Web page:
Controversial Legislation: The California Compromise

Posted on June 14, 2019 by in EMS, FIRE, POLICE

Golden State politicians wanted to make "necessary" the standard for police to use deadly force, but they settled for "reasonable."

Video: Comedian Jon Stewart Blasts Congress Over Treatment of Sick and Dying 9/11 Heroes

Posted on June 12, 2019 by in EMS, FIRE, POLICE

One of the 9/11 first responders who attended the hearing was retired NYPD Det. Luis Alvarez. The cancer-stricken bomb tech told the representatives that he would be returning to New York after the hearing for his 69th round of chemotherapy. "I should not be here with you, but you made me come," he said.

Instagram Video of CA Officers Detaining Suspect Raises Claims of “Excessive Force”

Posted on June 10, 2019 by in EMS, FIRE, POLICE

Police say the suspects argued with employees at the gas station/convenience store about returning a purchase. The incident reportedly progressed into a strong arm robbery and an assault on a cashier. Another employee was reportedly hit in the face by a trash can thrown by one of the suspects.

Video: Gunfight Between Officers and VA Beach Gunman Lasted More Than 10 Minutes

Posted on June 3, 2019 by in EMS, FIRE, POLICE

Virginia Beach Police Chief James Cervera said the gunman opened fire on four of his officers immediately after they made contact with him on the second floor of the building and the exchange of fire between officers and the suspect was "double-digit minutes" long.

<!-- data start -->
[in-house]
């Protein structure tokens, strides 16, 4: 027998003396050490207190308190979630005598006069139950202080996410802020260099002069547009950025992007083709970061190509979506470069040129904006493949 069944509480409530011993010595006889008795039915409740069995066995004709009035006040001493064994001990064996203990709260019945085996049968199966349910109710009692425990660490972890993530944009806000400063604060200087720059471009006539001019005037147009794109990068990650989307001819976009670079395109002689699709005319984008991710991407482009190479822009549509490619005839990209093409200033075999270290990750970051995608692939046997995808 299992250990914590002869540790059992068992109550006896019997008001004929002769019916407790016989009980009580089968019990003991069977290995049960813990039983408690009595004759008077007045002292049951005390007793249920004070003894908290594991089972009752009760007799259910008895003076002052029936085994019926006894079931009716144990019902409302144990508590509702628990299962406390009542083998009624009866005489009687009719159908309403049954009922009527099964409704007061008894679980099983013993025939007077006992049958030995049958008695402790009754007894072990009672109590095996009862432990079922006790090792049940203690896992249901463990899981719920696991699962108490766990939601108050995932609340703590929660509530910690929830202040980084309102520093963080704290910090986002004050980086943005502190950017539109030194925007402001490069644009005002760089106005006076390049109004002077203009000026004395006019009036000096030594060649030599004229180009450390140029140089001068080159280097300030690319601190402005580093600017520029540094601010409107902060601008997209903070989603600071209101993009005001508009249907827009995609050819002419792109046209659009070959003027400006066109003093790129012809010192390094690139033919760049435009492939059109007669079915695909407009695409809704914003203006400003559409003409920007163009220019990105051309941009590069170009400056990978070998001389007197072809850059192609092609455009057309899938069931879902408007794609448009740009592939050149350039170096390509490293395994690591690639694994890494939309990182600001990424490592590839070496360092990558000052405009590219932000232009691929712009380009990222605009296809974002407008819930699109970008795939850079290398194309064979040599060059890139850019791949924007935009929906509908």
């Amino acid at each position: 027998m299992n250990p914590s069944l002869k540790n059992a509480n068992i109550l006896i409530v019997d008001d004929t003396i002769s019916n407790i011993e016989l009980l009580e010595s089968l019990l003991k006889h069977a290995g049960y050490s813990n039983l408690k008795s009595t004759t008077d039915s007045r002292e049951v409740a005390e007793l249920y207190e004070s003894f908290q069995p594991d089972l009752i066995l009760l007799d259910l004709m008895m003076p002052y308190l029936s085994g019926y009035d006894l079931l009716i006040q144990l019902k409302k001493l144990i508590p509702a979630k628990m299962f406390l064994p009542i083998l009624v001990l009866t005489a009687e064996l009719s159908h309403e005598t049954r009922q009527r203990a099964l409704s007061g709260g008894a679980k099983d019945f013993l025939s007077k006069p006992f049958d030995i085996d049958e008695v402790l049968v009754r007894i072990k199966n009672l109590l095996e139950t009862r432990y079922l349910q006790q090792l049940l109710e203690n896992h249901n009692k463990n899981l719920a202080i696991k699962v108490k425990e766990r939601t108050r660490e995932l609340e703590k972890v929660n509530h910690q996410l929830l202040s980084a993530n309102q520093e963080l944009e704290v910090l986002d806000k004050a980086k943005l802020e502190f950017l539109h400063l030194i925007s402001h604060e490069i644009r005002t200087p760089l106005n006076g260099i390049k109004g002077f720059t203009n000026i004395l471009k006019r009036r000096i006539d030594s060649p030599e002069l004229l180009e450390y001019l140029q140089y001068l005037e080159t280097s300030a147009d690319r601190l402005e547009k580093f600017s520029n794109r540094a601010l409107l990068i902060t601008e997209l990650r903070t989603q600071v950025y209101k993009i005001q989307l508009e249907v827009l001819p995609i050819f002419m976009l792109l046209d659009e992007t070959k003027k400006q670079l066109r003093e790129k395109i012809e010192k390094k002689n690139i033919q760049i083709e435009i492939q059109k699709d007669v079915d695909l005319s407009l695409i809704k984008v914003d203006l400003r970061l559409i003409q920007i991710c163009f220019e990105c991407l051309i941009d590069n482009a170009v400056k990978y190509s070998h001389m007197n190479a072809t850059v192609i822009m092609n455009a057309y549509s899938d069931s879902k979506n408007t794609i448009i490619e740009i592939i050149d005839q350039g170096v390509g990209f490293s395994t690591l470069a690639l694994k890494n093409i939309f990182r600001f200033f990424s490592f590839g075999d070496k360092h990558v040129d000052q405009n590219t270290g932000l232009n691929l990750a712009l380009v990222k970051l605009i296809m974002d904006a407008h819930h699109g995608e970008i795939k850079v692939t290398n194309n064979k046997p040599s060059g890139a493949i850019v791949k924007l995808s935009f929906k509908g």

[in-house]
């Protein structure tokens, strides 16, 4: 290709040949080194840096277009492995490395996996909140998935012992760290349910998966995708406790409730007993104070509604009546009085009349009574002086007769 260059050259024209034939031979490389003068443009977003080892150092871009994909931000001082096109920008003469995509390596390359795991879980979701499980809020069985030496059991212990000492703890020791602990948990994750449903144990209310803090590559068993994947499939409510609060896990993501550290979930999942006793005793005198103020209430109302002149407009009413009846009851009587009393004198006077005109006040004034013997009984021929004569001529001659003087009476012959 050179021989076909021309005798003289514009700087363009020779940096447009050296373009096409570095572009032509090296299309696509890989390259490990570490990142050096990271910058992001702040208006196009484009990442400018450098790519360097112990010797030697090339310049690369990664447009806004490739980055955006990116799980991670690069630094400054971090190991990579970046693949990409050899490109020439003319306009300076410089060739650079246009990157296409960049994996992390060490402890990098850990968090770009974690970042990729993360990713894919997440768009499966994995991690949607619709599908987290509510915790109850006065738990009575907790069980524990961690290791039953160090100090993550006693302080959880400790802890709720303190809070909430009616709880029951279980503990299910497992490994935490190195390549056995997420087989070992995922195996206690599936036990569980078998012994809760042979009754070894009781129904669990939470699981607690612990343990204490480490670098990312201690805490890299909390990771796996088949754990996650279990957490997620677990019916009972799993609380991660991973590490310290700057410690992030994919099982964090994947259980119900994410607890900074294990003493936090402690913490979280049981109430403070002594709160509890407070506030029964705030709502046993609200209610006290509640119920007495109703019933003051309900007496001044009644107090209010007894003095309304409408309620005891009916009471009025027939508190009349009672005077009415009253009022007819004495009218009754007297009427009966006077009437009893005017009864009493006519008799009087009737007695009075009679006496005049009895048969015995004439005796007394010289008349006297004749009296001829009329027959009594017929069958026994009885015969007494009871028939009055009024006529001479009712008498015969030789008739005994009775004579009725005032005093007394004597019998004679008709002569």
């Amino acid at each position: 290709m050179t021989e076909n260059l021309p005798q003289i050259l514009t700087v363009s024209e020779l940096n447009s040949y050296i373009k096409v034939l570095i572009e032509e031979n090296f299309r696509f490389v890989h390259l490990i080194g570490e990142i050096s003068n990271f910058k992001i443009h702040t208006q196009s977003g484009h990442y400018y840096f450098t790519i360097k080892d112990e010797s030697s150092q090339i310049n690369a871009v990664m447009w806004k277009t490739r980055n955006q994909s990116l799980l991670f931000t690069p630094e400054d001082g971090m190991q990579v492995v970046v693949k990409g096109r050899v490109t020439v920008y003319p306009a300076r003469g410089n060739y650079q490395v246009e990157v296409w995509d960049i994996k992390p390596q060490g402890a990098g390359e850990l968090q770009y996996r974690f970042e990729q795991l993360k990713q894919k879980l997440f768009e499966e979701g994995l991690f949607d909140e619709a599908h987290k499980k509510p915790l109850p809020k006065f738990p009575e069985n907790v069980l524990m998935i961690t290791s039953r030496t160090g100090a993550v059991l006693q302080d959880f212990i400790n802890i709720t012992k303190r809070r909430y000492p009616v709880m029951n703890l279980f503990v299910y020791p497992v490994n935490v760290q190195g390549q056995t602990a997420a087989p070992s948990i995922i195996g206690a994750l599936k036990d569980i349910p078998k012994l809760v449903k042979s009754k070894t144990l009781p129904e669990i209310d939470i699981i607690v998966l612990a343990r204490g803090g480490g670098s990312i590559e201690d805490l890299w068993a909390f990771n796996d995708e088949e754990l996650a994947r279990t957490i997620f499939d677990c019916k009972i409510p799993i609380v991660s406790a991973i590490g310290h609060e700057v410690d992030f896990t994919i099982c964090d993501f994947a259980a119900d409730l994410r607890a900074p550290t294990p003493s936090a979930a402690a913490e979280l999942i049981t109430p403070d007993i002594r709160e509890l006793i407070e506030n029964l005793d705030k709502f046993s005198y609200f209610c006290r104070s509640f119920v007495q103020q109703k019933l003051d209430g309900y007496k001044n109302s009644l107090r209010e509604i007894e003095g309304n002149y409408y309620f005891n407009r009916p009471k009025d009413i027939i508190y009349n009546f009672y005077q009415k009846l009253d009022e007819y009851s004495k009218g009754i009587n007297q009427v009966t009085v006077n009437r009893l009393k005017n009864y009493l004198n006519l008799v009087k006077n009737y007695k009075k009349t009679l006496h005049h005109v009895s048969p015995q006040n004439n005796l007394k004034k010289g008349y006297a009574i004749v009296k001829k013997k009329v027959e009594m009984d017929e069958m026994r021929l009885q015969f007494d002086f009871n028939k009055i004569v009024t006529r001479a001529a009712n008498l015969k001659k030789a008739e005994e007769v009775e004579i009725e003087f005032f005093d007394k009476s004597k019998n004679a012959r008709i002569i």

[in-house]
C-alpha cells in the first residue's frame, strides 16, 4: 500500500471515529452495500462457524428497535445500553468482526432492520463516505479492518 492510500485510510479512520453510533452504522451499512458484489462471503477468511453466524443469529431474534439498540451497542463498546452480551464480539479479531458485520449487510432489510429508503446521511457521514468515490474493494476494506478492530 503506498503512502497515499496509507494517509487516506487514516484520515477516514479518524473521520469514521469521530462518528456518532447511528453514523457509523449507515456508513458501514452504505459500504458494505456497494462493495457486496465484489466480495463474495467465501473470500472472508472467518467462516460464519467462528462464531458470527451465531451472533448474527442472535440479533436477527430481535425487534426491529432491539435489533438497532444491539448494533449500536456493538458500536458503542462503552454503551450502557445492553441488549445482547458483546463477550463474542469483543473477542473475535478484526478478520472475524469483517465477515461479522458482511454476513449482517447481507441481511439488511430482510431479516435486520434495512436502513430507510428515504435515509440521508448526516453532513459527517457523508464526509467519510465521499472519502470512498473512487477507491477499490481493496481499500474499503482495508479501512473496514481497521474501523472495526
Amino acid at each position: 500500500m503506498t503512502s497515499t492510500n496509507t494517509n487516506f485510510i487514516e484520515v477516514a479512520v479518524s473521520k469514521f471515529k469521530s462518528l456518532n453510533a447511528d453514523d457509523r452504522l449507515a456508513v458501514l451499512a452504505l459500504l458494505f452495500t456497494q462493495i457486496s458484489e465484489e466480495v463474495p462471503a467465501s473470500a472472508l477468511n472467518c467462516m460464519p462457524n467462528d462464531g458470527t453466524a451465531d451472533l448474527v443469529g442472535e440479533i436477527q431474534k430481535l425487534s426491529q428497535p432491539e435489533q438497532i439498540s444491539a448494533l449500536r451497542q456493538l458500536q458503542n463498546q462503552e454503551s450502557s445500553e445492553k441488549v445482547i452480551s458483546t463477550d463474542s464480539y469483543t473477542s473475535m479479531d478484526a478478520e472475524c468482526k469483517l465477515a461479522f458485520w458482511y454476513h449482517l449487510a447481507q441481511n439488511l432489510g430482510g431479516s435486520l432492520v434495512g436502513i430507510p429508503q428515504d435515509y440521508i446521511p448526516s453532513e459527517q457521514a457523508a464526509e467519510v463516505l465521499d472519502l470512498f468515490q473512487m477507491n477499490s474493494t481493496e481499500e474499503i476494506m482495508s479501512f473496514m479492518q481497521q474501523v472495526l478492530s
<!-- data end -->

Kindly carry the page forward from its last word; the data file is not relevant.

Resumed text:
Armoring Your Rolling Office

Posted on May 30, 2019 by in EMS, FIRE, POLICE

Officers are getting shot and killed in their cars and SUVs. Vehicle armor manufacturers and their law enforcement agency customers are hoping to make that a thing of the past.

Video: Trump Praises Courage of Fallen at Police Week Ceremony

Posted on May 15, 2019 by in EMS, FIRE, POLICE

Trump closed out his speech, saying: "Your loved ones were the finest and the bravest. They did not run. They did not hide. They answered the call."

K2 Solutions: Bomb Dog Training in a Box

Posted on May 6, 2019 by in EMS, FIRE, POLICE

K2 Solutions' new Canine Scent Kit helps handlers and agencies maintain the capabilities of their bomb dogs.

Great Cops are Both Helpers and Warriors

Posted on May 6, 2019 by in EMS, FIRE, POLICE

Progressive politicians want to turn you into social workers; someday when they need a warrior they will regret that decision.

Hybrids Ready for Patrol

Posted on April 26, 2019 by in EMS, FIRE, POLICE